Frequently Asked Questions

I’ve been getting asked a few questions lately. Here are the answers!

 

Who are you?

I’m a twenty-something History graduate working in publishing. I like reading, music, well-executed swordfights and long walks on the beach – wait a second, this isn’t OKCupid!

 

Why are you doing this?

Because it’s fun!

No, seriously. I really enjoy talking about fiction, whether that’s in the form of movies, TV shows or books, and I wanted a place where I could share my opinions online. So here it is!

 

What gave you the idea for this blog?

I talked about this a little in my introductory post, but I’ll recap it quickly here. Basically, in the past few decades we’ve seen a real resurgence in ‘badass’ female characters, but often they’re just given the ability to kick someone in the face while back-flipping rather than any proper character development. To me, a strong female character is one that’s written well, rather than one that can punch her way through an entire army.

 

Do you make a profit from this blog?

No, and I don’t plan to.

 

Why don’t you stick to one type of medium?

When I started this blog I did think about only looking at characters from books, but in the end I decided against it. Stories themselves don’t stick to one type of medium! There are so many books made into films, and novelisations of TV shows, and adaptations across a wide range of platforms. I soon realised that sticking to one particular area would end up getting quite tricky!

 

How do you choose which character you’re going to look at next?

Total pot luck.

If I’m doing a themed month or want to mark a big occasion, that narrows it down a bit, but honestly it just depends on which character I feel like talking about next. I tend to prioritise characters I’m already familiar with over ones I don’t know, and sometimes I’ll try and talk about a character if it’s a timely/appropriate occasion to do so, but otherwise there’s no system to it at all.

 

How did you come up with the ten-question test?

I just made it up. I read around the subject a little and put together a test that draws on general writing advice and some of the common problems that female characters tend to face. I did take inspiration from other sources – I got the idea for question ten from the Bechdel Test – but the ten-question format, the phrasing and the pass/fail mark is all my own.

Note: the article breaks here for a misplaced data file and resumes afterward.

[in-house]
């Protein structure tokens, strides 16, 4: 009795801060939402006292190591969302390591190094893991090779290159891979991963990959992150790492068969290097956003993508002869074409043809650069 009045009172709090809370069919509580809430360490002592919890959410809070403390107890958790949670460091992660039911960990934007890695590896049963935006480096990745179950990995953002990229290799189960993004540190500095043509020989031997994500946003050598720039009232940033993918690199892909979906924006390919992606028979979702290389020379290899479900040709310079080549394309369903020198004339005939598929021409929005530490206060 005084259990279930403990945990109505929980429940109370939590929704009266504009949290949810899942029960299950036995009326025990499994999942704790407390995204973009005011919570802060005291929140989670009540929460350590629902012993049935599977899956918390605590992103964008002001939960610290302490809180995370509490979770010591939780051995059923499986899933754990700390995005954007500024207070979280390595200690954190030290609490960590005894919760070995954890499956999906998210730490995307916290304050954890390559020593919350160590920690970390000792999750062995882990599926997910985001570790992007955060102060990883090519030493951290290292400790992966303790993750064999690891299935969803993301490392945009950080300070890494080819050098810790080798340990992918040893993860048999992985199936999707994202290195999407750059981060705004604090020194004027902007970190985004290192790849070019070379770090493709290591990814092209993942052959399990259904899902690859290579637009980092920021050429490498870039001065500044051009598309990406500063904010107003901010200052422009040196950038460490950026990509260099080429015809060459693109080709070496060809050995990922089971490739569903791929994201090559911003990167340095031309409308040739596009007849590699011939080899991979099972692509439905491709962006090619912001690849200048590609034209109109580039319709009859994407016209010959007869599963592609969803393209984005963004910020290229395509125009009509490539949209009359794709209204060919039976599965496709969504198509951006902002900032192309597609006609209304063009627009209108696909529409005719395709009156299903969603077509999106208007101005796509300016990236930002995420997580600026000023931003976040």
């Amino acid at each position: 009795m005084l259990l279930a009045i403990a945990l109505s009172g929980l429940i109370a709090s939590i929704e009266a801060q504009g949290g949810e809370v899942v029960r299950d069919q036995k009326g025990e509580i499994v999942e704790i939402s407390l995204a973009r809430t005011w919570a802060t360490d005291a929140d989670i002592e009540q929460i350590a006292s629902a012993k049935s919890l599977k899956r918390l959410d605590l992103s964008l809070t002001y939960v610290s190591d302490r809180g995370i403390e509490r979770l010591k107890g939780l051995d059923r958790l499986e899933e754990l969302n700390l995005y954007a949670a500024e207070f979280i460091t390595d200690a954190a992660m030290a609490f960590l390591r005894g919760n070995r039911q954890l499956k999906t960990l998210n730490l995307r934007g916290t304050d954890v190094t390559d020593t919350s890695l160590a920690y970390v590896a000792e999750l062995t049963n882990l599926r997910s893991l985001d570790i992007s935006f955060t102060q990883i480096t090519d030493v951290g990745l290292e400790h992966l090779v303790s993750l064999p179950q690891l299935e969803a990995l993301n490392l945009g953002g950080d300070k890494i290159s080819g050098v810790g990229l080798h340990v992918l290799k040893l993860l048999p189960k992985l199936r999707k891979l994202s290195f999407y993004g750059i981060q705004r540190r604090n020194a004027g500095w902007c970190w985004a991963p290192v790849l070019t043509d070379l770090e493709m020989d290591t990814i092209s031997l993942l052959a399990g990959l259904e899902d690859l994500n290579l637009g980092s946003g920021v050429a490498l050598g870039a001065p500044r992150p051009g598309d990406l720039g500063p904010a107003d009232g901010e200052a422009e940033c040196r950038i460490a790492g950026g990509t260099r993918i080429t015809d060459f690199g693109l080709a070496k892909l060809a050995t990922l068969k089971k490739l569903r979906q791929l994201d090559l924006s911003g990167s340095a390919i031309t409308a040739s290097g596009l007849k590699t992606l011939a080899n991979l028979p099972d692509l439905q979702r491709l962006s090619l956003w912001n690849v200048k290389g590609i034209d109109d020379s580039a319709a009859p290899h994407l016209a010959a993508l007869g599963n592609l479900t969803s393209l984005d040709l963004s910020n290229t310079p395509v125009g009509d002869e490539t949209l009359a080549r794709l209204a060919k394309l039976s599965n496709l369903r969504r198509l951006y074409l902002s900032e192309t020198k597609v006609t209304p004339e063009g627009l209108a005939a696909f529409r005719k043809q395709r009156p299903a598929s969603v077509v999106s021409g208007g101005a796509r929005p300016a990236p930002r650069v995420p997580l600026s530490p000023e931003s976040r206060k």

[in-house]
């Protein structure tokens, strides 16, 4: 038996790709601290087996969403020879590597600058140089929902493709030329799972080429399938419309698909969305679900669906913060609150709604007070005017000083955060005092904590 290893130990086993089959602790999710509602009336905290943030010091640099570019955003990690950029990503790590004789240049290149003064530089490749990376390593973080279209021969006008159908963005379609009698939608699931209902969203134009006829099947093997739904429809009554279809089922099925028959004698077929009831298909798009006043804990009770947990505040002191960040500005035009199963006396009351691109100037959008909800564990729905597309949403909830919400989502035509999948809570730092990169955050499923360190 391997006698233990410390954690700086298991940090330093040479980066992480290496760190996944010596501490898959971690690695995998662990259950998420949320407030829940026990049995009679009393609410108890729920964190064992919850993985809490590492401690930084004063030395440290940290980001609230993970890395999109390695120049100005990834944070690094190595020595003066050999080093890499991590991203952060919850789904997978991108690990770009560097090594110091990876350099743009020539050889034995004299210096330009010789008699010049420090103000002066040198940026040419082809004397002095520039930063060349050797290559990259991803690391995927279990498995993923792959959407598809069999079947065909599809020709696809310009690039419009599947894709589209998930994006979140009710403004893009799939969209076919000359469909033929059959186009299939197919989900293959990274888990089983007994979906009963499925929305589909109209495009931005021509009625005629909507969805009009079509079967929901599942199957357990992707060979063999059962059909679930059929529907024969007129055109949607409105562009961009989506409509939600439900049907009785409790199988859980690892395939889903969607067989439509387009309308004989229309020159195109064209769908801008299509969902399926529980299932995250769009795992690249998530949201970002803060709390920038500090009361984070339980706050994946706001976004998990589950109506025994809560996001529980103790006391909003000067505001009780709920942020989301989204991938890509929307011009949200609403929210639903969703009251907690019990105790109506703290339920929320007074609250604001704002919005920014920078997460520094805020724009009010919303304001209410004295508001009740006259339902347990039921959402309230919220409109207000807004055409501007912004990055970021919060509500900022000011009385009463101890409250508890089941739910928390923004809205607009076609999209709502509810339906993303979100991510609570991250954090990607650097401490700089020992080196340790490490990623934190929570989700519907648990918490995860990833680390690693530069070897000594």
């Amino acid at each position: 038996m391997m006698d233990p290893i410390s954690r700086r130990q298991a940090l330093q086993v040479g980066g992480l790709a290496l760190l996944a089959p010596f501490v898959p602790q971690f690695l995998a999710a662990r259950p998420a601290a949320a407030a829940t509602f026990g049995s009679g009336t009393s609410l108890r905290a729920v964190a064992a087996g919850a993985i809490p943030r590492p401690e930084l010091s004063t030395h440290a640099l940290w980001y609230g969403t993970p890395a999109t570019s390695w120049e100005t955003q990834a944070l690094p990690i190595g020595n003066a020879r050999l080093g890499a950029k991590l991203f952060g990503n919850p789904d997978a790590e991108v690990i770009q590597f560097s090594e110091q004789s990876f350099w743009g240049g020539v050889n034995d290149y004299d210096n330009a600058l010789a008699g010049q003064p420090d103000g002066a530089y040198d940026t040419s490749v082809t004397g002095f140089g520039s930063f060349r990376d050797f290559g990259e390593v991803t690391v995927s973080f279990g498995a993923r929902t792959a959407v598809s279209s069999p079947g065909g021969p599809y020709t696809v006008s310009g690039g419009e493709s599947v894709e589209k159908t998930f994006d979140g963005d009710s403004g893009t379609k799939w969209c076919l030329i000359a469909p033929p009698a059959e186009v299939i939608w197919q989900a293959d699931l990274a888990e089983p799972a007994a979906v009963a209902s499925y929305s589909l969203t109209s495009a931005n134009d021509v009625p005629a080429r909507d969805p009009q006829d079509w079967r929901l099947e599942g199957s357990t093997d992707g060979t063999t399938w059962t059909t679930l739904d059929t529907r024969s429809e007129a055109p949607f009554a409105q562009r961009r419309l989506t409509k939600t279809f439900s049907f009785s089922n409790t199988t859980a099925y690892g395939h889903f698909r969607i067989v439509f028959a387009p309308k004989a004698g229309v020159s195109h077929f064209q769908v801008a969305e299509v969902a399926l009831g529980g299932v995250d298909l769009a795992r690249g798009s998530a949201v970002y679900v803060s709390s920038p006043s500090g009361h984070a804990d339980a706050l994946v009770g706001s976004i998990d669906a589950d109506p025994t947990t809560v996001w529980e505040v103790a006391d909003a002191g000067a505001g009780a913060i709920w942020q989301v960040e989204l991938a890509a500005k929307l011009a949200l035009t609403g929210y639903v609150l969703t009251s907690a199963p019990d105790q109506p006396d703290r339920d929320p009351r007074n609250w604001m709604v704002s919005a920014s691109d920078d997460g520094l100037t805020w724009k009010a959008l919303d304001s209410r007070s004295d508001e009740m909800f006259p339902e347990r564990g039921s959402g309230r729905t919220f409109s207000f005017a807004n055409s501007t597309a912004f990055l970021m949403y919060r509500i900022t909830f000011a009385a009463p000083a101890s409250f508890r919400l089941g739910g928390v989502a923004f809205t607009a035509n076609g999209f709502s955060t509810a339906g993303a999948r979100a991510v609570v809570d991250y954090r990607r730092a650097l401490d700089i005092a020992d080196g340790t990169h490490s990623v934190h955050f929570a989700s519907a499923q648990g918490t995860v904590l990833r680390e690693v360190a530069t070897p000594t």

Why is your pass mark so high?

Because I think writers should aim high! I don’t think it’s too much to ask for – stories are so much richer when they include well-rounded, well-developed characters.

 

Can I use your test for my own characters?

I’m very happy for individuals to use my test for their own original characters, but I’m not comfortable with my test being used in other circumstances. It might only be a hobby, but I put a lot of work into this blog.

 

Are there any characters you won’t put through the test?

I’m not going to look at any fictional versions of real people. My test is not intended to be used as a way to make judgements on personalities – simply as a way of examining how well-written female fictional characters are. I’m not going to break that rule by putting a fictionalised version of a real person through that test because, frankly, it’d be really rude.

 

I suggested a character, how come you haven’t looked at her yet?

I maintain this blog alongside a full time job, so that’s probably why.

It takes time to put a blog post together – especially if I have to read through a new book series or watch a bunch of films in order to do it. If you’ve suggested a character that I’m not familiar with, it’s probably going to take me a while to get round to putting her through the test. As much as I’d like to spend all my time reading or watching new TV shows, I just don’t have the time.

 

Why do you have a problem with traditionally feminine characters?

I don’t – I have a problem with poorly-written characters. The fact of the matter is that lazy writers often fall back on gender stereotypes when writing female characters. Rather than developing a female character with a unique range of motivations, weaknesses and interests, it’s much easier to fall back on clichés that readers and audiences alike have already come across. It’s often quicker and easier for a writer to lean on these tropes because we expect them to be there – but much like a crutch, when you take them away such characters really can’t stand up on their own. When a female character is built using stereotypes as a key ingredient, to a certain extent they stop being a character in their own right. They start to become more of a representative of things ‘everyone already knows’ about women, rather than a unique individual who should be examined on her own merits. We can do better than that.

 

Why do you always point out the bad stuff? Don’t you think you’re reading too much into it?

I try to be as neutral as I can in these posts, but ultimately this is an opinion-based blog. I’m being honest about what I think of all these characters and sometimes that’s not always complimentary.

Also, I’m of the opinion that pointing out the bad stuff is the only way that we’re going to get better stories. Thoughtful criticism is one of the most useful things a writer can receive – if you don’t know where you’re going wrong, how can you begin to put it right? And what’s more, there have been numerous studies that show how the media we consume influences our view of the real world. If the stories we’re reading make people believe bad things about women, why shouldn’t we point this out?

 

How come you always include pictures of cats and hot male celebrities?

4
BAE. (image: shortlist.com)

I know what I like.

 

Anything else you’d like to know? Leave a comment!

 

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